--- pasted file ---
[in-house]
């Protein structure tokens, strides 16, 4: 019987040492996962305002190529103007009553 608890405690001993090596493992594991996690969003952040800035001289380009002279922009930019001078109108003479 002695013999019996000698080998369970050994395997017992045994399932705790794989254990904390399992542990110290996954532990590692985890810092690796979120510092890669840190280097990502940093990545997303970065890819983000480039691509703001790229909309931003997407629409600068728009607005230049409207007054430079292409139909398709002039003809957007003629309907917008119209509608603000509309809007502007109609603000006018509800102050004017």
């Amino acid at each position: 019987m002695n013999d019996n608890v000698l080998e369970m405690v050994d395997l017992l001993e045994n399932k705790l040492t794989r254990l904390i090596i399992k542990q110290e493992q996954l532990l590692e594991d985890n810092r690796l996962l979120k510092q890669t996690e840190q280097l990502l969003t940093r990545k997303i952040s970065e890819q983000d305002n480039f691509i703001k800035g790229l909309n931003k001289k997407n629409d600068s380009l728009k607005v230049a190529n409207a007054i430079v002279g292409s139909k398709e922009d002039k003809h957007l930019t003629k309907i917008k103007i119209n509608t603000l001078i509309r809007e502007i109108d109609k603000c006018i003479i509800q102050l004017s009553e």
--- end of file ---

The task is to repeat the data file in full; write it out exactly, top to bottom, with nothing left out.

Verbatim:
[in-house]
């Protein structure tokens, strides 16, 4: 019987040492996962305002190529103007009553 608890405690001993090596493992594991996690969003952040800035001289380009002279922009930019001078109108003479 002695013999019996000698080998369970050994395997017992045994399932705790794989254990904390399992542990110290996954532990590692985890810092690796979120510092890669840190280097990502940093990545997303970065890819983000480039691509703001790229909309931003997407629409600068728009607005230049409207007054430079292409139909398709002039003809957007003629309907917008119209509608603000509309809007502007109609603000006018509800102050004017």
């Amino acid at each position: 019987m002695n013999d019996n608890v000698l080998e369970m405690v050994d395997l017992l001993e045994n399932k705790l040492t794989r254990l904390i090596i399992k542990q110290e493992q996954l532990l590692e594991d985890n810092r690796l996962l979120k510092q890669t996690e840190q280097l990502l969003t940093r990545k997303i952040s970065e890819q983000d305002n480039f691509i703001k800035g790229l909309n931003k001289k997407n629409d600068s380009l728009k607005v230049a190529n409207a007054i430079v002279g292409s139909k398709e922009d002039k003809h957007l930019t003629k309907i917008k103007i119209n509608t603000l001078i509309r809007e502007i109108d109609k603000c006018i003479i509800q102050l004017s009553e």